“Three Stories. One Life.”

Here at Banting House, we have rotating displays in the Frances Ruth Lawson Gallery to showcase different aspects of the history of Frederick Banting and diabetes.  This moving gallery is a chance to be inventive in how we explore history.  Our current exhibit is no exception, and has quickly become one of my favourite rooms to browse through.  The gallery currently showcases Banting’s story through three different comics, and it’s a really fun and creative way to see his story brought to life.

As someone who is interested in how history is portrayed in the media and in popular fiction, I love seeing how this prominent Canadian figure has his story expressed in three different ways.  Each comic is from a different time period, and reflects the public perception of Banting at the time, as well as the knowledge that we have continued to acquire about him.  It’s a testament to how understandings of history shift over time, from an outright heroic retelling of his life (drawn by a superhero comic artist no less!) to a more serious version of his story in the present day.

The comic from the World Famous Heroes Magazine presents Frederick Banting as something of an unstoppable hero, who survived the war and skyrocketed to prominence with his discovery of insulin. It was published before any official biographies were, and places him among famous American icons.  The comic is fast paced and highlights the miracle of insulin.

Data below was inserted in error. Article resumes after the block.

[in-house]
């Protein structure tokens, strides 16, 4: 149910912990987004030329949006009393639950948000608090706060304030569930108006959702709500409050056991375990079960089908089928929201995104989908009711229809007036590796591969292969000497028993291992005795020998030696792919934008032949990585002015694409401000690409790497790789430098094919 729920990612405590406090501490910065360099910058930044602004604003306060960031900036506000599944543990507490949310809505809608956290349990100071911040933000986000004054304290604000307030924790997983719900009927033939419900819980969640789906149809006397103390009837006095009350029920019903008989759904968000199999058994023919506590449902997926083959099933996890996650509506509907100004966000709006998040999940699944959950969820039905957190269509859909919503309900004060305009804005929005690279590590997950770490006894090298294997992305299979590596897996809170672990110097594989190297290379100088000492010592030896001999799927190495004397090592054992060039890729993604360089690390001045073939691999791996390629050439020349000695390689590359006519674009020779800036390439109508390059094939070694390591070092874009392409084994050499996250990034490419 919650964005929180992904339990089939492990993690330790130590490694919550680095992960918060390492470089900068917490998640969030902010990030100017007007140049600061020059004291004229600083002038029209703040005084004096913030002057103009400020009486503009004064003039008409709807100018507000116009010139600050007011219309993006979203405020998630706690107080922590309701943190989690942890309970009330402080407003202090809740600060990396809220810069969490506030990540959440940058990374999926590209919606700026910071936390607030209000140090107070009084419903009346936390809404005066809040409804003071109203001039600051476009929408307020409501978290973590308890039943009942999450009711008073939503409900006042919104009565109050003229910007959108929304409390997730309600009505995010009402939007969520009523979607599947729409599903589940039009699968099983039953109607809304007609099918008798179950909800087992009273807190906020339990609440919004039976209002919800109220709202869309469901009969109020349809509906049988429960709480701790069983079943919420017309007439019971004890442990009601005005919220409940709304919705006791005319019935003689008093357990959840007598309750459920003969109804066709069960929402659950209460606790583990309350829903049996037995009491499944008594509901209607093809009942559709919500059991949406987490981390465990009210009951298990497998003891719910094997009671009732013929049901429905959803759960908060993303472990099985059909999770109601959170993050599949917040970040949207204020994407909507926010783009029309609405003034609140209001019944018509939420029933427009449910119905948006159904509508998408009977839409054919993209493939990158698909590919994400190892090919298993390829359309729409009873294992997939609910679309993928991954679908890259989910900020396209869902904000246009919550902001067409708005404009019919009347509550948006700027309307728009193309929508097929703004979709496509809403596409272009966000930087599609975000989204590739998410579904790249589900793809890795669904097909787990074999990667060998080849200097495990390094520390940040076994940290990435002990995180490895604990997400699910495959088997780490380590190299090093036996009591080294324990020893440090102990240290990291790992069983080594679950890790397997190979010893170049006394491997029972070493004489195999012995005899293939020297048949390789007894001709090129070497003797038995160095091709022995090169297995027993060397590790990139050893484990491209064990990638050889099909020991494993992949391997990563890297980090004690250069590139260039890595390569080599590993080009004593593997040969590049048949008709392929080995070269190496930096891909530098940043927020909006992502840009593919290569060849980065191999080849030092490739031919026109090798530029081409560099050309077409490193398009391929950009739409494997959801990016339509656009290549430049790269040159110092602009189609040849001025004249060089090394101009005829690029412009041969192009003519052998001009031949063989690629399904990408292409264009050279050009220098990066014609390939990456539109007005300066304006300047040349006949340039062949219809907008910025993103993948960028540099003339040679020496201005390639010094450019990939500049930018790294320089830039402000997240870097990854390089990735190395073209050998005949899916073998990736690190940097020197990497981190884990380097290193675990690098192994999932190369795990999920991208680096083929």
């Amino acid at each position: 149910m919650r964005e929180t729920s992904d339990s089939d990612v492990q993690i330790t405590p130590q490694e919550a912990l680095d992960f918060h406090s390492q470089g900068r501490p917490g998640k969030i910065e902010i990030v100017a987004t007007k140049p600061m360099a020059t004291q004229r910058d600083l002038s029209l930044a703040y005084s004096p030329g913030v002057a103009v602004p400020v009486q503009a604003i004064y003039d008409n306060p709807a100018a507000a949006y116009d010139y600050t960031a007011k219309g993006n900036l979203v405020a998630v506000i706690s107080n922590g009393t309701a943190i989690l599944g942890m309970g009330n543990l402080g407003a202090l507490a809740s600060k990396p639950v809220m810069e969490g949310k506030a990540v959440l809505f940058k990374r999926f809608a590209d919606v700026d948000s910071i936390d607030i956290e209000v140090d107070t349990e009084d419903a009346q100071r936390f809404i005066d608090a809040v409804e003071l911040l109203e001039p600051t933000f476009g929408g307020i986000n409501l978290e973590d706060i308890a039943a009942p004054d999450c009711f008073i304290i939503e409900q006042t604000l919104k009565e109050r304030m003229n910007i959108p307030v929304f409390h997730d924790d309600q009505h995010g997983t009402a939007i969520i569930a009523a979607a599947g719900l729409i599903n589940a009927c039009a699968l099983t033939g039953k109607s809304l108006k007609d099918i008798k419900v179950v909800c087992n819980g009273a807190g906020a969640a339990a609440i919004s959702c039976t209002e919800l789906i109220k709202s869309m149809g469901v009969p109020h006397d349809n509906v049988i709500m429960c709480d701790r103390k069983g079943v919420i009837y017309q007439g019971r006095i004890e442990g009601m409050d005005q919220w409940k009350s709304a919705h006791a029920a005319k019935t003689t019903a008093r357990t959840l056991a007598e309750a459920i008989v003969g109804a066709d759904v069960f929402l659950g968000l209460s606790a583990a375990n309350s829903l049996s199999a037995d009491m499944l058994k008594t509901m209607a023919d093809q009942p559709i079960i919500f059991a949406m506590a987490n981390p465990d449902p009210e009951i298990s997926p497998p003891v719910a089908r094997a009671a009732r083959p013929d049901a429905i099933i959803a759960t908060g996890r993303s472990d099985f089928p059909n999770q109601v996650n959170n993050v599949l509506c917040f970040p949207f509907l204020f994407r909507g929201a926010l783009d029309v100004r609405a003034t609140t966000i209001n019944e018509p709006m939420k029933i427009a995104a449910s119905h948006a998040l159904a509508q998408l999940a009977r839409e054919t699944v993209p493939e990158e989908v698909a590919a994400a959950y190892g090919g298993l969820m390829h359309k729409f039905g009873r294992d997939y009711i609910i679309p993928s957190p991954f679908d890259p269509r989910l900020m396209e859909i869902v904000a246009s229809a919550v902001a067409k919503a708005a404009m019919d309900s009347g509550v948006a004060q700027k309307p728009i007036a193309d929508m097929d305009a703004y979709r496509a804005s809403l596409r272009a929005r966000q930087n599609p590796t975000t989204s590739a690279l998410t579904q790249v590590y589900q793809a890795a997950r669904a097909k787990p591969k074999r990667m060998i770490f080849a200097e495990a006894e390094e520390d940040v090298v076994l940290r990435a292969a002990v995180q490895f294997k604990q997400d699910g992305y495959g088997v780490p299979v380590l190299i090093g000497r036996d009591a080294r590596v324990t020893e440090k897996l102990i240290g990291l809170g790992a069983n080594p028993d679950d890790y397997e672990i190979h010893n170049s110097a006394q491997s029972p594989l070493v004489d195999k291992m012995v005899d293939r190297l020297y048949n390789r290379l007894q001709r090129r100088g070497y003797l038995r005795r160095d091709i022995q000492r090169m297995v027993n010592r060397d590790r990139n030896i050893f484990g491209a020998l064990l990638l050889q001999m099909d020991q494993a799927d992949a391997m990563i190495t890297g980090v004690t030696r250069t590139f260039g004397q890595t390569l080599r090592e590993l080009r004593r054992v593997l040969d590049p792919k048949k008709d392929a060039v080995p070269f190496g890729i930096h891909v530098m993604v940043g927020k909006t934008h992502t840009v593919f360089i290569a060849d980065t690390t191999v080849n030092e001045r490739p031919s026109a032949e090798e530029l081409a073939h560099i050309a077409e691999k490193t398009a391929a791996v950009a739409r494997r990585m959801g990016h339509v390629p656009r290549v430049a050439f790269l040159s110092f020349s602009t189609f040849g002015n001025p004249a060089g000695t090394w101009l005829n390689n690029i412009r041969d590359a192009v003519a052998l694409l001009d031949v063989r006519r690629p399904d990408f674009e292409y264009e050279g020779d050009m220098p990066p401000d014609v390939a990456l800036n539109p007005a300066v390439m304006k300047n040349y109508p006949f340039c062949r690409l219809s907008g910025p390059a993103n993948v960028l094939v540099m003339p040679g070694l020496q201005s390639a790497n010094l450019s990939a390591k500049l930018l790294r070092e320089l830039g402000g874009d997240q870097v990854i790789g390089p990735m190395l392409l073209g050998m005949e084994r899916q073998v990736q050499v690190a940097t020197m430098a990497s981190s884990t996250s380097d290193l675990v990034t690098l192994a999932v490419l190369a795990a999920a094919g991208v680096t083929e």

World Famous Heroes Magazine recounts Banting’s discovery and development of insulin.

This is in contrast to the last comic, Duty Must Be Done: The Story of Frederick Banting by Diana Tamblyn, which is a more subdued retelling of his story, acknowledging Banting’s reservations about being held up as a heroic symbol for his discovery. Both this comic and “The Giants” were influenced by later biographies and research into his life.  The last page of Tamblyn’s comic shows Banting House National Historic Site of Canada, focusing on his statue and the Flame of Hope, ending with the significance of his impact on diabetes research world wide.

I encourage everyone to take time to look through the current exhibit while visiting Banting House!  It’s a fun way to immerse yourself in his story as you explore the museum, and an interesting look at how perceptions of historical figures and events can change over time.

My work at Banting House this week also has a lot to do with how he has been remembered, as I continue to organize the collections in the Seneshen Gallery.  This gallery is home to two plaques commemorating Banting’s discovery, one of which is the original plaque placed at Banting House on October 30, 1970 by the London Public Library.  This was during what they thought was the 50th anniversary of the idea that lead to the discovery of insulin.  October 31st was later recognized as the true date, as Banting had the idea that would lead to insulin early that morning. This shows the ways in which our understandings of history can change even in a small way, and the plaque remains as a part of Banting House’s history of recognizing the significance of the site.  It was unveiled by Lady Henrietta Banting during the ceremony, providing a personal connection to his history as well.

One of the main items I’ve been working with this week is the guestbook from Her Majesty Queen Elizabeth, The Queen Mother’s visit in 1989.   I was able to take it out of its display case to work closely with it in order to enter it into our PastPerfect system, and it’s been a lot of fun to look through it and see not only the visitors during the Royal Visit, but the people who have come since then. The Royal Visit signaled the lighting of the Flame of Hope and the unveiling of the life-size statue of Dr. Banting, and the importance of Banting House to diabetes research.

This post was written by Heather Hepburn, Graduate Research Assistant at Banting House National Historic Site of Canada, and Public History student at the University of Western Ontario. 

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